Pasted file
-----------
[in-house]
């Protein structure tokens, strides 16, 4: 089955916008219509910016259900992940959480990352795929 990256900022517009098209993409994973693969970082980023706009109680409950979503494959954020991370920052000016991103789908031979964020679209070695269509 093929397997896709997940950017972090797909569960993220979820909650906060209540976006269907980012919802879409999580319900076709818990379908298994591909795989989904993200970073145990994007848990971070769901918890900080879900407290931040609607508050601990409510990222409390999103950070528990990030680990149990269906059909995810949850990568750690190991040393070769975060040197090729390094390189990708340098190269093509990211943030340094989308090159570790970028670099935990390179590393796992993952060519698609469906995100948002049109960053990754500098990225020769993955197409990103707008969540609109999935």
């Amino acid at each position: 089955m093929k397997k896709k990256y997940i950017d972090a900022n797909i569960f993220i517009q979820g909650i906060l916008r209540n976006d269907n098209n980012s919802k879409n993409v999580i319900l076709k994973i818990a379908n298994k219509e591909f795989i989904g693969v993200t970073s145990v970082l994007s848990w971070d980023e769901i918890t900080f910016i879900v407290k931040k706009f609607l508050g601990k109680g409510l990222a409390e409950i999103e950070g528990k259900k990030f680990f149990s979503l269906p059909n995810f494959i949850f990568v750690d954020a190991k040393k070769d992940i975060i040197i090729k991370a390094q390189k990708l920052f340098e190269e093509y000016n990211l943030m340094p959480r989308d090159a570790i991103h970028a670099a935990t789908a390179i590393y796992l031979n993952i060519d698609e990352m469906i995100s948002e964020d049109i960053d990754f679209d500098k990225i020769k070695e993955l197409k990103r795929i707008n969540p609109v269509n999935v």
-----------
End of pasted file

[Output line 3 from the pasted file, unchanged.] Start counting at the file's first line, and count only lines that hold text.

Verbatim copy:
């Amino acid at each position: 089955m093929k397997k896709k990256y997940i950017d972090a900022n797909i569960f993220i517009q979820g909650i906060l916008r209540n976006d269907n098209n980012s919802k879409n993409v999580i319900l076709k994973i818990a379908n298994k219509e591909f795989i989904g693969v993200t970073s145990v970082l994007s848990w971070d980023e769901i918890t900080f910016i879900v407290k931040k706009f609607l508050g601990k109680g409510l990222a409390e409950i999103e950070g528990k259900k990030f680990f149990s979503l269906p059909n995810f494959i949850f990568v750690d954020a190991k040393k070769d992940i975060i040197i090729k991370a390094q390189k990708l920052f340098e190269e093509y000016n990211l943030m340094p959480r989308d090159a570790i991103h970028a670099a935990t789908a390179i590393y796992l031979n993952i060519d698609e990352m469906i995100s948002e964020d049109i960053d990754f679209d500098k990225i020769k070695e993955l197409k990103r795929i707008n969540p609109v269509n999935v």